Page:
One of my vivid memories from childhood is dad coming in from cutting the grass on a hot summer afternoon and cracking open a cold one. The beer was his trophy, borne out the of sweat and toil, the sun and the heat. I couldn’t fathom at the time why anyone would want to drink a beer after all that work when certainly a Coca-Cola or any number of sugary-sweet drinks would suffice. But there he was, drinking a beer.
While my father was content with any store-bought, run-of-the-mill pilsner, what he would have wanted if he’d have known about it was Saison Dupont’s Farmhouse Ale. From one of Belgium’s few active, farmhouse breweries – they have a variety of homemade cheeses for pairing – their saison (or “farmhouse ale”) is one of their most popular offerings.
Staying true to saison tradition, they brew these particular beers in the winter for drinking the following summer. So the saison has become the quintessential summer beer. It's made a hearty comeback in the States recently. The saison is now the beer for the farmer coming in from a hard day in the fields as well as the suburbanite grilling out on a hot, summer afternoon.
Indeed, it’s hard not to close your eyes and smell the fresh grassy fields in the bouquet. Light, floral, and earthy notes pervade throughout. It’s difficult to read “farmhouse ale” and not think of acres of waving wheat, cows, dirt, and country living. But don’t conflate country with simple; this is a beer working on many different levels.
For the saison, context is everything: it’s meant to be imbibed after a hard day’s work with sweat dripping off of your forehead.”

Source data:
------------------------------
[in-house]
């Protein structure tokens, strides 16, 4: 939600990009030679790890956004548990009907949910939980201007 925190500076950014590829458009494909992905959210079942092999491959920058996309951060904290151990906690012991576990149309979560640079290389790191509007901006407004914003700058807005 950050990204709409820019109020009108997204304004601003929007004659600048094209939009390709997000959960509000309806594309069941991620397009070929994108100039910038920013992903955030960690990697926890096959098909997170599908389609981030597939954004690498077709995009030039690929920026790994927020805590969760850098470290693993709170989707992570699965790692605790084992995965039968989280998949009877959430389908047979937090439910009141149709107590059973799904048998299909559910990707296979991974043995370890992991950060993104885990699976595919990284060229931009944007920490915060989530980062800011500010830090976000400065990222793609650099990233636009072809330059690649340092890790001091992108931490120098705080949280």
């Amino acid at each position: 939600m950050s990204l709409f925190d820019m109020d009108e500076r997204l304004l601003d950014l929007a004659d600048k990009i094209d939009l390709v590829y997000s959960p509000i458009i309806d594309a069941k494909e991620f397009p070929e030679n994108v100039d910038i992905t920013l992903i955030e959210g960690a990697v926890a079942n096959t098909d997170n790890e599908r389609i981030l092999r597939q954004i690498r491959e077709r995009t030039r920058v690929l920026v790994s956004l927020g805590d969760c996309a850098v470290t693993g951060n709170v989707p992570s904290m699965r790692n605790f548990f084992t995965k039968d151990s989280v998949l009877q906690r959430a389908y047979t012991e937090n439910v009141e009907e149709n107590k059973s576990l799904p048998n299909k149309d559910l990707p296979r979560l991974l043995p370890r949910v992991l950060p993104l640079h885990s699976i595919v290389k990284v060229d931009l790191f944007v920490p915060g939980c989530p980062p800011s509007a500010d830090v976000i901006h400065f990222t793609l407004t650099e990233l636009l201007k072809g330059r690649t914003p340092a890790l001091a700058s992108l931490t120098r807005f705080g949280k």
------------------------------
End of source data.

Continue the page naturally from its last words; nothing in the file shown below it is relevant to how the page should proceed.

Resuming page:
The Saison Dupont has a medium body with copious amounts of carbonation that contribute to a big, frothy head that delivers throughout the pint. While there are hints of bitterness up front, it settles around the back of the palate with a fruity, dry finish. It’s smooth and satisfying at once. It has a rich, amber color that is typical of saisons. At 6.5% alcohol by volume, it is on par with other saisons in its class. Novice beer drinkers will note its simplicity for being better than the average pilsner, while sophisticated palates will be surprised by its complexity of flavor and finish.
The rustic charm of the Saison Dupont is that it doesn’t try to be anything that it’s not, which is atypical of beers these days. It doesn’t try to be a fusion of styles, or a new take on an old classic. Rather, it stands on its own merits, which is a refreshing take in an over-populated, look-at-me novelty market. It’s not bourbon-barrel aged; it’s not chili infused. It’s a damn solid beer that lets tradition and fine beer making do the talking.
As such, the Saison Dupont farmhouse ale is perfect for summer nights with friends. I made sure to take it out on the back porch to enjoy it, as my Dallas afternoon yielded it’s typical triple-digit heat index with 60% humidity – a July day that would make hell proud. After a 4.5 mile run, with a band of mosquitoes buzzing around my head and a chorus of locusts nearby, I had all the accompaniment I’d need to take on this brew. For the saison, context is everything: it’s meant to be imbibed after a hard day’s work with sweat dripping off of your forehead.
Pundits consider the Saison Dupont Farmhouse Ale the benchmark for fine saisons. In the pretentious, cutthroat beer world, this beer is still making the grade because of its simplicity and honesty. Some might even call the Saison Dupont virtuous because a hard day’s work is still a valuable commodity, no matter the age. It’s yet another bit of evidence that while “progress” may get a hat tip, tradition still gets a hero’s welcome.